This popularity required a radical transformation from the harsh, judging, and demanding image of God in the Old Testament to a kind, giving, and forgiving image of God in the New Testament. The God of the Old Testament is Yahweh, but the God of the New Testament is Jesus. Everything rests on Jesus being God, and yet, not being the kind of God that Yahweh is. Does that mean there are two Gods—one who is kind and the other who is harsh? That would not be monotheism. Or, does it mean that Yahweh is not God and only Jesus is God? That would mean that God had died on the cross and was then resurrected. The question would also be: If God had died then who resurrected Him? You need two ideas of God, which are in total contradiction to each other, but you cannot have a religion with just one of those.
These contradictions in Christianity make it a malleable religion because you can go to the extremes of kindness and harshness whenever and whichever seems convenient. You can talk about the mercifulness of Jesus on those who follow Jesus and then talk about the unkindness of Yahweh on those who don’t follow Yahweh. You can forgive the sins of Christians because Jesus is merciful and punish the sins of non-Christians because they haven’t accepted Yahweh. You can send the followers of Jesus to heaven because Jesus is merciful and send everyone else to hell because they have rejected Yahweh.
Most people are attracted to Jesus and most people are repelled by Yahweh but Christianity cannot reject either of those. They cannot call them two separate Gods, because it would not be monotheism. These two personalities cannot be reconciled, because they are fundamentally opposed. This duality within monotheism has been seen over the ages in the cruelty that Christians have shown to people of other religions while talking about the kindness, love, and brotherhood within Christianity. This duality has allowed people to interpret Christianity in thousands of different ways with different people taking different parts of the Bible literally and metaphorically and everything in between those extremes. Thus, apart from the problems of how monotheism emerged from polytheism and how the interpretation of crucifixion is contrary to the facts, there is the issue of two radically opposed depictions of God.
Trajectory Away from Monotheism
Followers of the Vedic tradition have no problem accepting the many aspects of God, which appear as lower deities, along with a complete form of God. Vedic darshan is specifically about studying everything in terms of six aspects. God has both cruel and kind faces, which He shows to different people, based on their natures. Those different aspects of God are always possible, but they become real to a specific person, at a specific, time, place, and situation. These aspects of God are His many forms. The followers of the Vedic tradition accept that everyone has a unique relationship with God, through which he can see a different form of God. God is one, and yet, He exists in many forms.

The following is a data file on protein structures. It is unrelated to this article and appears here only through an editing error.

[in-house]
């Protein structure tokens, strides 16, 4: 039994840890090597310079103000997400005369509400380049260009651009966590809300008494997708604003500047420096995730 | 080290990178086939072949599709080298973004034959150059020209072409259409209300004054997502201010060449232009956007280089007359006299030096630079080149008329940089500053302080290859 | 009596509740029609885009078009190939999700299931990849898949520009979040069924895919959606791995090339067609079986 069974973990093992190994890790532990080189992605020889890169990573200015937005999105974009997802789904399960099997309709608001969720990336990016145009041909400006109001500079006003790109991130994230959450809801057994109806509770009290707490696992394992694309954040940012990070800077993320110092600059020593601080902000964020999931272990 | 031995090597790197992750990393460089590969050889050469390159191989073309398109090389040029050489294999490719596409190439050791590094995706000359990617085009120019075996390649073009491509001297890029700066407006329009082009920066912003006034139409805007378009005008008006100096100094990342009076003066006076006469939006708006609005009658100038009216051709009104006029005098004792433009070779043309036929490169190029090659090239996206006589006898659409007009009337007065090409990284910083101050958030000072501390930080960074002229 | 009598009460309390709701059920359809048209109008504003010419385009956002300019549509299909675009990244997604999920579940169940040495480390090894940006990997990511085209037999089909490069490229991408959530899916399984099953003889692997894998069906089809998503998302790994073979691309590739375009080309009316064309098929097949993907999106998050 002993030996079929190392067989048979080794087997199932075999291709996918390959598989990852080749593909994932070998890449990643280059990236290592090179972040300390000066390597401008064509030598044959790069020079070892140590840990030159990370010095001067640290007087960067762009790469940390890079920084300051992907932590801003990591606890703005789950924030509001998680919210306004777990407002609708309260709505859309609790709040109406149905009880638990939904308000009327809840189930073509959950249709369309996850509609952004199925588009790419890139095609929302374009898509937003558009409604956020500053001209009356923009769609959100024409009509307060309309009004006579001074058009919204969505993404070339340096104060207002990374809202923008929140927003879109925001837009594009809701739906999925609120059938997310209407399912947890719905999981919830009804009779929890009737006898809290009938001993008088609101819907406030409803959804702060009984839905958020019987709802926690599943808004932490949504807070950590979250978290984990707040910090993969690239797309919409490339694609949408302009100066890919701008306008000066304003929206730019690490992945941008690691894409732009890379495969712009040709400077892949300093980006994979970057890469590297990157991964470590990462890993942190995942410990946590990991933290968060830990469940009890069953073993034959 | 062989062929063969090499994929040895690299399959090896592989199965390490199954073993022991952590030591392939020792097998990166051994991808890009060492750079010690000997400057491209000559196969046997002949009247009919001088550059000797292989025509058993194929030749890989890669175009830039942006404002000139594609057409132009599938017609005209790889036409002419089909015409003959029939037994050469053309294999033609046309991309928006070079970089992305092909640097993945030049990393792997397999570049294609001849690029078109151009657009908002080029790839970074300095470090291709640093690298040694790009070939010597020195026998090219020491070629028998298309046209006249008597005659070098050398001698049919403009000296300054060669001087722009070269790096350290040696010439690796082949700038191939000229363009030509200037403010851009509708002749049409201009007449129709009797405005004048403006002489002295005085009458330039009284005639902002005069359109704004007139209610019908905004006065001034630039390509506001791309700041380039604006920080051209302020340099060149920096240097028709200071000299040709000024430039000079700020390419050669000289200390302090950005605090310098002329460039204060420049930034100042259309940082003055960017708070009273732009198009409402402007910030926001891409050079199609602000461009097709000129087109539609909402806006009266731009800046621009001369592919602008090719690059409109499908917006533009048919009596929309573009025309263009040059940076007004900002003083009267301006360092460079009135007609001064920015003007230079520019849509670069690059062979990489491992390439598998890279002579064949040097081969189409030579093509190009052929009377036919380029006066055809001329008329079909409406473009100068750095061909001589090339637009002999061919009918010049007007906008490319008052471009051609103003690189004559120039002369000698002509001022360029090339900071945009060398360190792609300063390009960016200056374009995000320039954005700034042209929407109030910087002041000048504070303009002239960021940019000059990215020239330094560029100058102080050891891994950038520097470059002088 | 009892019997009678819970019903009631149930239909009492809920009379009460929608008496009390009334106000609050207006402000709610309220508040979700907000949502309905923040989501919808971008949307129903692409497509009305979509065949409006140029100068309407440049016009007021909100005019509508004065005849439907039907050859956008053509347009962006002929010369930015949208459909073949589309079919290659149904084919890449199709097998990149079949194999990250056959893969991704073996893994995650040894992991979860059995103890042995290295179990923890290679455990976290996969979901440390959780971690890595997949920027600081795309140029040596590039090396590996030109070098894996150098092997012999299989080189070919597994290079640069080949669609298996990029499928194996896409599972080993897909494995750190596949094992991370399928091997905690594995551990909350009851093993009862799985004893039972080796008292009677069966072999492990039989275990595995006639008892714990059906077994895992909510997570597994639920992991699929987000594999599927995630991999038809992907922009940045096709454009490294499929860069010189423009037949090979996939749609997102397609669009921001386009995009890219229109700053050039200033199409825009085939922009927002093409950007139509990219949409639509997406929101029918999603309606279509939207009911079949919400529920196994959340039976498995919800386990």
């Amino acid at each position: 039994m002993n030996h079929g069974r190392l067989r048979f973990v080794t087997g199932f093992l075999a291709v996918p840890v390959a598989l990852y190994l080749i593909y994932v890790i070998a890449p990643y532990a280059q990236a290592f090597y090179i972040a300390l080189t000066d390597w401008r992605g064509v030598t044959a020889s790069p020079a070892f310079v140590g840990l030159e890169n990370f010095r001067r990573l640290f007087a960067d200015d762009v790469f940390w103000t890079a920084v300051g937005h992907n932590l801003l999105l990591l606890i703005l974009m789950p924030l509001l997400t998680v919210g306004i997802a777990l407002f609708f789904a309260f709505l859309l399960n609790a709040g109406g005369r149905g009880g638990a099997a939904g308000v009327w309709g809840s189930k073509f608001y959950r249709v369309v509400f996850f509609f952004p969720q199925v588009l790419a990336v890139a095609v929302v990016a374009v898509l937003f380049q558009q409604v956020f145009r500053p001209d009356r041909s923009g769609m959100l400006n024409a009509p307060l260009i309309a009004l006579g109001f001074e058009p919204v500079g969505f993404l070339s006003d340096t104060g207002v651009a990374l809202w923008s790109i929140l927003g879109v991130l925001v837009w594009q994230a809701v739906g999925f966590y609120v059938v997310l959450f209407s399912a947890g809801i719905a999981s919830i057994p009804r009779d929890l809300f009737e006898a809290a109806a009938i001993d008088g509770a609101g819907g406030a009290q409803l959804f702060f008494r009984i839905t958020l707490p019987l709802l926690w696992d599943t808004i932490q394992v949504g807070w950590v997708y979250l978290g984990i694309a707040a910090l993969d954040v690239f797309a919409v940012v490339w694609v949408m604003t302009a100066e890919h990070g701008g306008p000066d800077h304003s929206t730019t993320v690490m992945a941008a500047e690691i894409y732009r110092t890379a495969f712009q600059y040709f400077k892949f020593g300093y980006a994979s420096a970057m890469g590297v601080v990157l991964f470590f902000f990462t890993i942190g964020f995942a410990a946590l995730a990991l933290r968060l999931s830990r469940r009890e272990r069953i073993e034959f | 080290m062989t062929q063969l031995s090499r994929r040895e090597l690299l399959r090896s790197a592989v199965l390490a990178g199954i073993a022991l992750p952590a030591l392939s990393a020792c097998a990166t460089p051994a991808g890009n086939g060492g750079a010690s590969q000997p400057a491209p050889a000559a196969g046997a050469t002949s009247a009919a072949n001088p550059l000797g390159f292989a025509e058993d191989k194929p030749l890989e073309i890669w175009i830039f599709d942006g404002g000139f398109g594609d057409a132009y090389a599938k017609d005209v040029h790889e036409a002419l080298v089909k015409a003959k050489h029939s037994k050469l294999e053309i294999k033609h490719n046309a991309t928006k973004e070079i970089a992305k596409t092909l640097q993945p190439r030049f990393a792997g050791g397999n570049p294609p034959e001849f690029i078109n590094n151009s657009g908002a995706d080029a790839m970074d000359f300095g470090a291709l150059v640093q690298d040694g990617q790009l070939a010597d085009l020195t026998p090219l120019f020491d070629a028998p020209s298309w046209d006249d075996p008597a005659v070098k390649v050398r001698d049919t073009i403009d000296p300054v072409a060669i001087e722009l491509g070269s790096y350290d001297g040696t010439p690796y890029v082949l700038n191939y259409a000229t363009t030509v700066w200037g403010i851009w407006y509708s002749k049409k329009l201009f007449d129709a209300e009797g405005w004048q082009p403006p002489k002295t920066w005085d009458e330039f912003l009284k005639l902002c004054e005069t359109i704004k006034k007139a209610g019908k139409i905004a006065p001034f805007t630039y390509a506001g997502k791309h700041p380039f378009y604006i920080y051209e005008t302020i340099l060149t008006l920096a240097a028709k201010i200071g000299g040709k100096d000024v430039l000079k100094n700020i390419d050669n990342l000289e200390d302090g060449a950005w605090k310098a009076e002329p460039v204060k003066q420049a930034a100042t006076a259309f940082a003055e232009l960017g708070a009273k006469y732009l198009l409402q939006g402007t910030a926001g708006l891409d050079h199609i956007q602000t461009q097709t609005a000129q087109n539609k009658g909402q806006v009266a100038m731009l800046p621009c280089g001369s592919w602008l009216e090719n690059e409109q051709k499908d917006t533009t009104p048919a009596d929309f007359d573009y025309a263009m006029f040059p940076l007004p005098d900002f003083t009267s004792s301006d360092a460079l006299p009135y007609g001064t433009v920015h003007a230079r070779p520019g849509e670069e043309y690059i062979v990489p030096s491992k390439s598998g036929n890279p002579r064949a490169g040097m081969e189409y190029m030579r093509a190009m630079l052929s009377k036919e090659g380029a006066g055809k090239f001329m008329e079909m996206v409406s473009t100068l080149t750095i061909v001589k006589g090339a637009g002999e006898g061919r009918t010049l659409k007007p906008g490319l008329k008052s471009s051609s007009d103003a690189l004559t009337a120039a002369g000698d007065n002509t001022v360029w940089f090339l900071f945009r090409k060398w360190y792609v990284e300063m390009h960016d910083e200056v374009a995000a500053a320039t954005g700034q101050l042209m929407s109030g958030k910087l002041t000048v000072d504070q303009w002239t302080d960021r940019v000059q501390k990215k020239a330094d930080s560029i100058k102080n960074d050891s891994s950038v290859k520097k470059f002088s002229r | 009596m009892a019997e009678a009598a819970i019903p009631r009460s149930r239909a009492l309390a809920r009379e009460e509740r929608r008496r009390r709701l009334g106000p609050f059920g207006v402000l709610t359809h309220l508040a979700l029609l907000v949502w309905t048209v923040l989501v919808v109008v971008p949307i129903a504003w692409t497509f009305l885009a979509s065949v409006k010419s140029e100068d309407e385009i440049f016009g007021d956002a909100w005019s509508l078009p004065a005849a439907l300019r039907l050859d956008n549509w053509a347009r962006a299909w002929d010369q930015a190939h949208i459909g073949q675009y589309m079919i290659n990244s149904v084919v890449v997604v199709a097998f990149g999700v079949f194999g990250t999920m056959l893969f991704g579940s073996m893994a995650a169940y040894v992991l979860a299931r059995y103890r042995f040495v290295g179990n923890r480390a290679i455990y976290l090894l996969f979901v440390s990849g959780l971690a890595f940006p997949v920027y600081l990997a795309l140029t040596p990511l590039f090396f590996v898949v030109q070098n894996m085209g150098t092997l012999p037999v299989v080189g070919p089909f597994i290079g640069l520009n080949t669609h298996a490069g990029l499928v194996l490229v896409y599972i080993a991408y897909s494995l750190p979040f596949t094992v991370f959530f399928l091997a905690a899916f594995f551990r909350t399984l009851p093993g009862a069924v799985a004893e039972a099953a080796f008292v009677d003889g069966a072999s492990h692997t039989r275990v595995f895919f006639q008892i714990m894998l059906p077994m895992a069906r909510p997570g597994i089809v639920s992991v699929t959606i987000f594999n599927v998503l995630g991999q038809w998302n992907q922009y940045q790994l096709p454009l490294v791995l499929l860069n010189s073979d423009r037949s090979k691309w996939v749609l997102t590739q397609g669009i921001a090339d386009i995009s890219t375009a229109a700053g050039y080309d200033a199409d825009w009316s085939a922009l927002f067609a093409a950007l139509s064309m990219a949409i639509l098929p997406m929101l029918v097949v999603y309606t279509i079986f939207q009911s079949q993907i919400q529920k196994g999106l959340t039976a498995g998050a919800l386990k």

Therefore, contrary to monotheism, there is no exclusivism of multiple forms of God in the Vedic system. The fact that one form exists doesn’t mean only one form exists. There are infinite forms. And yet, those forms are not experienced by everyone. This is demystified through the problem of the five blind men trying to understand the elephant—they touch different parts of the elephant and they are not wrong in saying that the elephant is the part that they are currently touching. However, they become wrong when they say that the other part of the elephant doesn’t exist.
Therefore, apart from all the historical, conceptual, philosophical, and logical problems in monotheism, the fundamental problem—as far as other religions are concerned—is their exclusivism. In the five blind men problem, this exclusivism comes from the blindness of the men trying to understand the elephant. The man touching the leg of the elephant says that the elephant cannot be the ear or the tail. Exclusivists attack other religions because they don’t have the philosophical framework in which they could think of reality as multiple aspects of one thing, seen differently by different people.
This is why we have to contrast monotheism with personalism. Monotheism says that God can either be like the tail or the leg. Personalism says that God is actually an elephant of which tail and leg are aspects. God is one as an elephant and God is many as the elephant’s tail and leg perceived by the blind men. Therefore, the Vedic tradition is neither monotheistic, nor polytheistic, but something that is neither and both. Every aspect of God is not equally important; some aspects are more important than others, quite like the head of the elephant is most important, the stomach is next, the legs are next, the ears are next, and the tail is last. We can grade the parts of an elephant in a hierarchy, and talk about the more important aspects of God. This is how the Vedic system rejects both the blind equality of all religions and the blind rejection of other religions.
Personalism requires a non-binary system of reasoning in which there are many aspects that are neither the whole, nor separate from the whole. The problem of exclusivism is easy to state. But it is so deep and broad that to solve it, we need to discard ordinary principles of logic, objectivity, and universality. We have to revise even the notion of truth. When such radical differences are understood in their full resplendence, then the semblance between personalism and monotheism is like the superficial whiteness of chalk and cheese without any deep similarity.